43. How far should one be able to move their TMJ side to side?
    1-2 cm
  44. What nerve are you assessing when palpating the masseter muscle?
  45. What bones are considered art of the shoulder?
    scapula, humerus and clavicle
  46. What is the subacromial bursa?
    • cushioning pad
    • allows humerus to move under the acromion process of the scapula during abduction of the arm.
  47. What four muscles are part of the rotator cuff?
    • supraspinatus
    • infraspinatus
    • teres minor
    • subscapularis

    (and tendons that stabilize the joint)
  48. What are the palpable landmarks of the shoulder?
    • acromian process of the scapula
    • greater tublercle of the humerus
    • coracoid process of the scapula
  49. What is the arm drop test for? What are the components of the test?
    tests for rotator cuff tears

    • abduct arms past 90 degrees adn ask to lower slowly
    • at about 90 degrees, if the arm suddenly drops, there is a supraspinatus muscle weakness, may see the deltoid attempting to compensate
  50. What are the bone of the elbow?
    articulation of teh humerus, radius and ulna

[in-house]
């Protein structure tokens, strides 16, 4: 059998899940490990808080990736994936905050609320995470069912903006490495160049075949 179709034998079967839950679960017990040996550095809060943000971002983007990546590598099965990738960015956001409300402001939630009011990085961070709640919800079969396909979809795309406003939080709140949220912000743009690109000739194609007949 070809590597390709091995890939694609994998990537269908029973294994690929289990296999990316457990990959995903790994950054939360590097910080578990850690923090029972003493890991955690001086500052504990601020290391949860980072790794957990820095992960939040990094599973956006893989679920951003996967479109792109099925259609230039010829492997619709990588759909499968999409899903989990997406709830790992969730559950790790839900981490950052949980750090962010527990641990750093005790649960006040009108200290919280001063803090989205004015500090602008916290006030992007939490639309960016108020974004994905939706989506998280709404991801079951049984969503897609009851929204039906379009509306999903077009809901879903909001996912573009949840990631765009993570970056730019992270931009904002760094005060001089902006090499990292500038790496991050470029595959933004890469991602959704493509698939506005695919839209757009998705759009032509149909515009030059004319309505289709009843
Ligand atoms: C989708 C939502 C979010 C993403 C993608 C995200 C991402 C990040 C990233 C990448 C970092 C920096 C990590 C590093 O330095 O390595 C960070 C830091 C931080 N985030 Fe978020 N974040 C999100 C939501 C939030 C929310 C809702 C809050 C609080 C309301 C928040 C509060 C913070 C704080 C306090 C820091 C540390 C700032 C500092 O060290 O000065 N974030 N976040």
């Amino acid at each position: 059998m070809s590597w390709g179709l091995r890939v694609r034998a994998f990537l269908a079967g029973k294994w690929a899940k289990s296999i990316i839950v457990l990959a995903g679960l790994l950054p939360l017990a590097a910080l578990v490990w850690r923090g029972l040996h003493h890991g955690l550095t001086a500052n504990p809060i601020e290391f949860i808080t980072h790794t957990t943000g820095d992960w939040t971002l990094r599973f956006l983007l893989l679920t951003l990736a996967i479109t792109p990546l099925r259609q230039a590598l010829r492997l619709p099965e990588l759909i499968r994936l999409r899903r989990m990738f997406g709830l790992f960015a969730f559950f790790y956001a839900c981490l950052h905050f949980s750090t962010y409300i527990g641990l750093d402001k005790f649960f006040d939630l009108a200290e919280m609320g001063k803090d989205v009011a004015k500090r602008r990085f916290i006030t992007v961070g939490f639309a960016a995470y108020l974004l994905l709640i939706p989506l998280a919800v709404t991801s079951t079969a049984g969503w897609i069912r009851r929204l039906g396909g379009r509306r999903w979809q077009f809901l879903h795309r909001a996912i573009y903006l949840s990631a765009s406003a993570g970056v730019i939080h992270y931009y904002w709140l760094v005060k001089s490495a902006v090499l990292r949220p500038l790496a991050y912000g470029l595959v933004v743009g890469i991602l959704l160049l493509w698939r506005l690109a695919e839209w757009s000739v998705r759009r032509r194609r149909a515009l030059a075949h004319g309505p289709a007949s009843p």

51. Where is the olecranon bursa?
    between olecranon process and skin
  52. What is the "funny bone" nerve?
    • ulnar nerve, olecranon nerve
    • between medial epicondyle and olecranon process.
  53. What is epicondylitis

    • occurs with repetitive movement
    • assess for pain with flexion and extension
  54. What would pain over the medial epicondyle suggest?
    medial epicondylitis or golfer's elbow
  55. What would pain over the lateral epicondyle suggest?
    lateral epicondylitis or tennis elbow (from backhand swing movement)
  56. Whar are characteristics of Osteoarthritis or DJD?
    hard tender nodules on fingers:

    • Heberden's nodes: DIP joint
    • Bouchards nodes: PIP joint
  57. What is common with RA?
    • Flexion contracture of MCP